Gandhi Niketan Ashram

A center for the promotion of Indian culture and civilization

One of the articles in Being Global Neighbors (IC#17)
Originally published in Summer 1987 on page 33
Copyright (c)1987, 1997 by Context Institute

Sri K. Muniandi "retired" from teaching to take on many duties as Secretary of Gandhi Niketan Ashram. As he describes in the following article, the ashram is based on Ghandian economics and Indian traditions – with specific alterations in the traditions. For example, there is no caste system in the ashram, and the "untouchable" haridjan play and work side by side with the Govi and Brahman.

Sri Muniandi is highly respected for his social change work and dedication to the ideals of the ashram. When he first came as a teacher in the ashram school, soon after its inception in the late 1940s, the difference between the wages of the highest paid (the headmaster) and the lowest paid (a laborer) was 12 to 1. When Sri Muniandi became headmaster, he made it easier to approach equality in the wages of all members of the community. Little by little, this difference has been shaved so that by late 1985 the difference was 2.75 to 1. "And next year, it will be two and two-thirds, and then, two and a half…" he told me. The steady incremental change has prevented the social chaos that ensues from most revolutions – yet the change is revolutionary indeed.

I met Sri Muniandi in October of 1985, while on a work assignment at the ashram regarding their ceramic cookstove production. During that week, we had many thought-provoking discussions regarding the encounters between cultures. It was soon after this that IN CONTEXT invited me to be guest editor for this issue. Largely because of those conversations in Kallupatti, South India, it was easy to answer "yes!"

I remember Sri Muniandi mostly with the numbers of children who liked to play and dance around his house. They, like I, responded to the welcoming smile beneath his long white beard.

– Laurie Childers


India is a land of antiquity surcharged with spirituality. Its earliest citizens voluntarily chose villages for their habitation, for they were aware that they would understand one another, cooperate fully, and lead a peaceful and progressive life only in small communities and groups. Besides, they could enjoy nature’s wealth in its pristine glory without any fear of pollution. Under such favorable conditions, they produced their needs without much ado, using simple but effective tools, shared the produce equitably, and paved the way for thinking about their metaphysical existence. The Vedas, Vendanthas, Upanishads, etc., sprang up during this period, standing as eternal monuments to the wit and wisdom of our ancestors. These, along with our great Epics (the Ramayana and the Maha Baratha), have been the custodians of our dynamic culture and ever-green civilization. Thus our forebears have demonstrated the path to be followed by any aspirant for global peace and human prosperity. These can be achieved by experimenting with truth through nonviolent means, casting the arsenal of man-made lethal weapons into the dust bins.


In recent times in the history of the world, Mahatma Gandhi became the greatest exponent of the theories of Satya and Ahimsa [truth-seeking and harmlessness]. In a land where more than 70% of the people live in its many villages, he concentrated on the prosperity of these little sectors of economy of permanence through khadi [homespun clothing] and village industries. Soon the people began to feel the need to be self-reliant and self-sufficient. Slowly and steadily they began to realize their responsibilities and rights. This awareness made them fight the foreign rule tooth and nail, without hating in the least the individuals on the opposite side, as suggested by the Father of the Nation. Gandhiji was able to educate even the most illiterate among the rural gentry along these lines through his spotless character and open-book living in his Satyagraha Ashrams. Thus Gandhian Ashrams have become the latest torch-bearers of Indian culture and civilization.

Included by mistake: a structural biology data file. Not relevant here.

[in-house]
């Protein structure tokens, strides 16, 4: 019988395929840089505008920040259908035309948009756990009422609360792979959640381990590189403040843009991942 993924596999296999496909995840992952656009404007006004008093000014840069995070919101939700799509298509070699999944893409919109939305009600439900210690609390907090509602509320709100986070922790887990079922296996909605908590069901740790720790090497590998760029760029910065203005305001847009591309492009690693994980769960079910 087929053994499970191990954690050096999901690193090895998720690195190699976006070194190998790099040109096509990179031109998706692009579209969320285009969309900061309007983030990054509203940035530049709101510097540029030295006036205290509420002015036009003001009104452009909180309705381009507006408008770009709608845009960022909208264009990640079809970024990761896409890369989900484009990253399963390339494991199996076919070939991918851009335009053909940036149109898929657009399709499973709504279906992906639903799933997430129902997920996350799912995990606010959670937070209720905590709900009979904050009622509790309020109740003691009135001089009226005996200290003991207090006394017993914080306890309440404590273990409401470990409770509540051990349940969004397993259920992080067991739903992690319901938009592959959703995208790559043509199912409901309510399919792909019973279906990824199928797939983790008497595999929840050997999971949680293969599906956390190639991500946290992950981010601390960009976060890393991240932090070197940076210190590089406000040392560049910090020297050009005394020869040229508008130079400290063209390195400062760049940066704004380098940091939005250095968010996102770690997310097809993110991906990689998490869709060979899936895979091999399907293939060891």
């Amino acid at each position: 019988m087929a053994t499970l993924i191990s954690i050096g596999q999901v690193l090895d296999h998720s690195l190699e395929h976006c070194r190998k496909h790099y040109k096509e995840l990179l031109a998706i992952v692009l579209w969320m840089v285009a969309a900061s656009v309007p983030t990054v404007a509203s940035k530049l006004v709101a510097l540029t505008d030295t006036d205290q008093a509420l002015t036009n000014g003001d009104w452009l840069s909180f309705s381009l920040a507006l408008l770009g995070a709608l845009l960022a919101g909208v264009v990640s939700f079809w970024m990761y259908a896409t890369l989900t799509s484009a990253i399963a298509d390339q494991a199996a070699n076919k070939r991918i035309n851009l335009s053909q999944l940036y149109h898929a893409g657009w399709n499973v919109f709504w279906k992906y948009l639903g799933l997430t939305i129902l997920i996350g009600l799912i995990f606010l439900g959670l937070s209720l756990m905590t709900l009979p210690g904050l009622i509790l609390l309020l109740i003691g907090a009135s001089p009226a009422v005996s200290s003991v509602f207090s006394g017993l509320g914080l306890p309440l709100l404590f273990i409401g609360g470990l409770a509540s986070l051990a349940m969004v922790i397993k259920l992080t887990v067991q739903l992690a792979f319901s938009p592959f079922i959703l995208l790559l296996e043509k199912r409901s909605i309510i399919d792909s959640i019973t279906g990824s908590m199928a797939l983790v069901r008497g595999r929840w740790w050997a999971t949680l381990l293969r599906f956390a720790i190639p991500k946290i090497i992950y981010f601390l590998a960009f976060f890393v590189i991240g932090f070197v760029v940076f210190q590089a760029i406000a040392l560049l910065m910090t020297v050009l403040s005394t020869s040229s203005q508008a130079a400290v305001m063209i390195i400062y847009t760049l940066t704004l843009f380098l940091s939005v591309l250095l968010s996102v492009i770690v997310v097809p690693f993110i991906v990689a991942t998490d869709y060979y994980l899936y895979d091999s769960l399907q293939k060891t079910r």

Sri G. Venkatachalapathi, a school teacher of this locality who fully believed in the efficacy of Gandhian techniques for solving world problems, started the Gandhi Niketan Ashram in 1940 in Madurai District. Through this ashram, he wanted the message of Gandhiji to be spread in and around Kallupatti Block, so as to make the people of this area real exemplars of peaceful coexistence.


For simple, pure living, every individual and family should have the wherewithal for their bodily upkeep. It is for this reason that Gandhiji, while fighting to deliver the country from the foreign yoke of the mighty British regime, simultaneously gave us his constructive programme to redeem the masses from poverty and ignorance and help them sustain themselves in the political, social, economic, educational, religious, and moral spheres of life. No wonder then that Gandhi Niketan abounds in these activities, with production centers for hand-pounding of rice, edible oil production, bakery, non-edible oil soapmaking, pottery, handmade paper, beekeeping, carcass recovery, leather tanning, leather goods manufacture, spinning, weaving, and other crafts. These provide perennial employment opportunities to more than 1000 women and men in and around Kallupatti Block, besides training traditional artisans and educated youths in these non-violent occupations. The economic equality thus established forms the nucleus for lasting peace among mankind. In this way, Gandhi Niketan has laid a stable foundation for a happy, prosperous, cooperative and meaningful life, not only for its inmates, but also for the general public round about it.